Initially released on DVD in a handful of editions including a very scarce (and defective) 1999 release from ETD and a four-film "Hotter Than Hell" set from BCI/Eclipse (and issued as a German bootleg), this has been a mostly word of mouth underground cult item for years with few satisfactory editions around to fully appreciate it. In 2020, McCarthy's GuerillaMonster released the film as a three-disc set featuring two BD-Rs and a soundtrack CD (which is pretty much worth the price alone as it's a rousing 33 tracks featuring Guitar Wolf, '68 Comeback, The Clears, Nick Diablo, and more). (Check out their Facebook page for ordering info and lots more.) The image quality is a massive step up from anything we've had before, which isn't a surprise given we've mostly had glitchy or heavily compressed disc releases until now. The film was shot on 16mm and looks quite nice here the original 1.33:1 framing retained and blazing color and detail throughout. Audio is presented in English Dolby Digital 5.1 and 2.0 stereo configurations; both sound solid given the fact that most of the channel separation goes to the music. Optional subtitles are provided in English, French, German, Italian, Japanese, Portuguese, Korean, and Spanish. A McCarthy audio commentary is very well-versed and thorough as he chats about his own underground comics experience and its impact on the film (including numerous references to significant works in the field), the story behind that cool abandoned drive-in, the reason for some prominent ADR in spots, the various Memphis fixtures in the cast, the execution of psychedelic blood squibs, and lots of anecdotes about his own connections to the various locales throughout (many of which are no more).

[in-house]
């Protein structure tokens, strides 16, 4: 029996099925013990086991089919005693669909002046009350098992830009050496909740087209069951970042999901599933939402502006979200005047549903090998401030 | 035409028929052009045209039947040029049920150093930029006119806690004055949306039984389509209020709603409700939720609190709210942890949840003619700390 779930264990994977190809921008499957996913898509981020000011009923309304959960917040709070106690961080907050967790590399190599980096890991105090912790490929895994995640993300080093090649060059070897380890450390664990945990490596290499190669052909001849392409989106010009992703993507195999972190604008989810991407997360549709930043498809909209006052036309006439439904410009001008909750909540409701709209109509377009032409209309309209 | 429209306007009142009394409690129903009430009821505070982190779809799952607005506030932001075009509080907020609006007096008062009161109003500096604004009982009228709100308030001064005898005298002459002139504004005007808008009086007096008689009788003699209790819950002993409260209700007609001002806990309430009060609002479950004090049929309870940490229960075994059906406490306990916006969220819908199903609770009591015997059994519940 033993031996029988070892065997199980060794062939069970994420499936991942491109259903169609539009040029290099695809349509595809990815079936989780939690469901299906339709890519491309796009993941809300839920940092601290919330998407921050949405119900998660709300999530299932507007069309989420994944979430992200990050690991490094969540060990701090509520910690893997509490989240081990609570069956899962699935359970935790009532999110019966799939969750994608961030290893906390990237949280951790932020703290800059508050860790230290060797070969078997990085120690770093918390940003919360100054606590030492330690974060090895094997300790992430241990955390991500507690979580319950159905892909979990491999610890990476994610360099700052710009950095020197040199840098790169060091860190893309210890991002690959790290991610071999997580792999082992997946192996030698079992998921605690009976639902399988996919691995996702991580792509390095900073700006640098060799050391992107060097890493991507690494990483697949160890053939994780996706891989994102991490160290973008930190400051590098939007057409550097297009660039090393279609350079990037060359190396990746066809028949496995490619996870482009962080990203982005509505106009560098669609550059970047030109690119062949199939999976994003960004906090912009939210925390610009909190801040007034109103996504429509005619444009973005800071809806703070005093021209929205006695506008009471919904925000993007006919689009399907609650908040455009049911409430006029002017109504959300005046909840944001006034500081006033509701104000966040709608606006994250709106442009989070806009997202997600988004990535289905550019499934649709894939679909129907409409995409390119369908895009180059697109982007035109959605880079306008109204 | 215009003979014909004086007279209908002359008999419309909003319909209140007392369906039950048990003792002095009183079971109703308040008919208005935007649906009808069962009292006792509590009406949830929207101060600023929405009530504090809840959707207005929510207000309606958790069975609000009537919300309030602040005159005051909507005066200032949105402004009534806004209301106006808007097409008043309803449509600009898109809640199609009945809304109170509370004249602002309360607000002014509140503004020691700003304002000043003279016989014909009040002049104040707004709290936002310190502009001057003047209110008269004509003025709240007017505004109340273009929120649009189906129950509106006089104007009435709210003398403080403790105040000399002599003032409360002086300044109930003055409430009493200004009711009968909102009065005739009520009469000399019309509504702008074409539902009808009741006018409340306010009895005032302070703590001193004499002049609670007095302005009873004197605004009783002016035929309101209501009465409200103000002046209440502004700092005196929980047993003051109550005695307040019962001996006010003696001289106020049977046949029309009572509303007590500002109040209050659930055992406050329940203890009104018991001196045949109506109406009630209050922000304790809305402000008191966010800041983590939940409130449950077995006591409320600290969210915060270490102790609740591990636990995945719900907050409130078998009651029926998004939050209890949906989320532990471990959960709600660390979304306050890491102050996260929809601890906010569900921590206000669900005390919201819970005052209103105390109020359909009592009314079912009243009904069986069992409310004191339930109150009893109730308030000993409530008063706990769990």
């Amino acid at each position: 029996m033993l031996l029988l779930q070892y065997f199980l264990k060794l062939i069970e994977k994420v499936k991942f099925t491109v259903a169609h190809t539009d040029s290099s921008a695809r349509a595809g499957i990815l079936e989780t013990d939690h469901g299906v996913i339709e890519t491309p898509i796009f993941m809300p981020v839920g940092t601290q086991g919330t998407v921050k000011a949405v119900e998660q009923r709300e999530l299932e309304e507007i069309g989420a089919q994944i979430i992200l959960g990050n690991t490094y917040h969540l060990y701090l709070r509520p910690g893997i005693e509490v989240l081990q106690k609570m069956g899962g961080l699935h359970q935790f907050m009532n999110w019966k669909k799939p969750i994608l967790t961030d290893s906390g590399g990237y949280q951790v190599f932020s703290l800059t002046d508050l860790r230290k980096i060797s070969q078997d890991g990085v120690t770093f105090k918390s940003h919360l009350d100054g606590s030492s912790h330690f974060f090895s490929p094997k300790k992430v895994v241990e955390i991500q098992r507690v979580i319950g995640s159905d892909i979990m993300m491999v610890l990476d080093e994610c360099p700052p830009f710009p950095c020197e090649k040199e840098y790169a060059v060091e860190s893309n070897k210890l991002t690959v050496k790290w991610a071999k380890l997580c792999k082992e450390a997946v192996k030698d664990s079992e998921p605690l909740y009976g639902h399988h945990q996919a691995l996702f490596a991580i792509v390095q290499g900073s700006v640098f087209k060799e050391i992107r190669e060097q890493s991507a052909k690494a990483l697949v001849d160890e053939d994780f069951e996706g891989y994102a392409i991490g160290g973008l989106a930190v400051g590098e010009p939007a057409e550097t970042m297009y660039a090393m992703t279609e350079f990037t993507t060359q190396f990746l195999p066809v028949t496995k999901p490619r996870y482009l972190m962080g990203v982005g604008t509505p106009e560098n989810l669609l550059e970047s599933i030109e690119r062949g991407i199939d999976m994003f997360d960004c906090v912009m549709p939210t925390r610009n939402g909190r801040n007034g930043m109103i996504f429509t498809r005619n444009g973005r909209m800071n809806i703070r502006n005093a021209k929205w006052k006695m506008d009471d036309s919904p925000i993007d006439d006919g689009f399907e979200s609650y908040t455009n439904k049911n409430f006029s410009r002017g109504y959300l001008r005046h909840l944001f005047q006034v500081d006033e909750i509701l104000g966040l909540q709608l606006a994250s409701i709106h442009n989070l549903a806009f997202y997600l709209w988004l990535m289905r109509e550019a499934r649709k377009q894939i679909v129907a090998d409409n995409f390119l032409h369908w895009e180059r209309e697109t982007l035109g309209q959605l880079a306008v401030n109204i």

The second disc houses the video bonus features including extensive photos and ephemera from the underground circuit around the production period, divided into ten sections (Chicago Underground, New York Underground, Los Angeles, Memphis, Nurses and Nudes, Emmy Collins Gallery, Gatorbait, Photographers, Shooting Locations, and Meeting Susan), some with their own multiple subsections as well. Prepare to spend a lot of time sifting through this pretty amazing archive. Then the video section features a load of bonuses including two trailers, a demo reel (4m30s), an edit of the unused "Three Nurses Lost" scene with Dawn Ashcraft, Alicja Trout, and Masmery Blake (44s), and five films by Emmy Collins: "Jack the Dipper" (7m36s), "Headshot" (7m4s), "Punk vs. Hippie" (1m10s) which is weirdly just a clip from the main feature in Spanish, "The Egoist" (1m59s), and "TV Humper" (1m57s). Then you get a bunch of related music videos from McCarthy and company: Guitar Wolf's "Invader Ace" and "Butobase - All Through the Night;" The Oblivians' "The Leather;" The Clears' "We Are a Rock 'n' Roll Band;" The Makers' "(Are You on the Inside or the Outside of) Your Pants?," "Lover Lover," and "Psychotropic Supergirl;" 200 Sachen's "Ganz Neu;" Poli Sci Clone's "Did She Follow Stars;" River CIty Tanlnes' "Looking for a Line;" The Real Losers' "She's Outta Control;" The Cute Lepers' "So Screwed Up" and "Terminal Boredom;" The Flakes' "Talk About You;" and The True Lovers' "Death Threat." Kerine Elkins is represented with two songs from the cabaret act "The Blue Soldier" (9m37s), followed by Super 8 B&W footage of San Francisco during the film's screening tour (2m43s) and four short segments sourced from VHS about the film's visual effects: "Wheat" (1m49s), "Kevin Webster" (45s), "Drangonwyck" (3m40s), and "Joe Riley" (6m22s)
Reviewed on April 18, 2020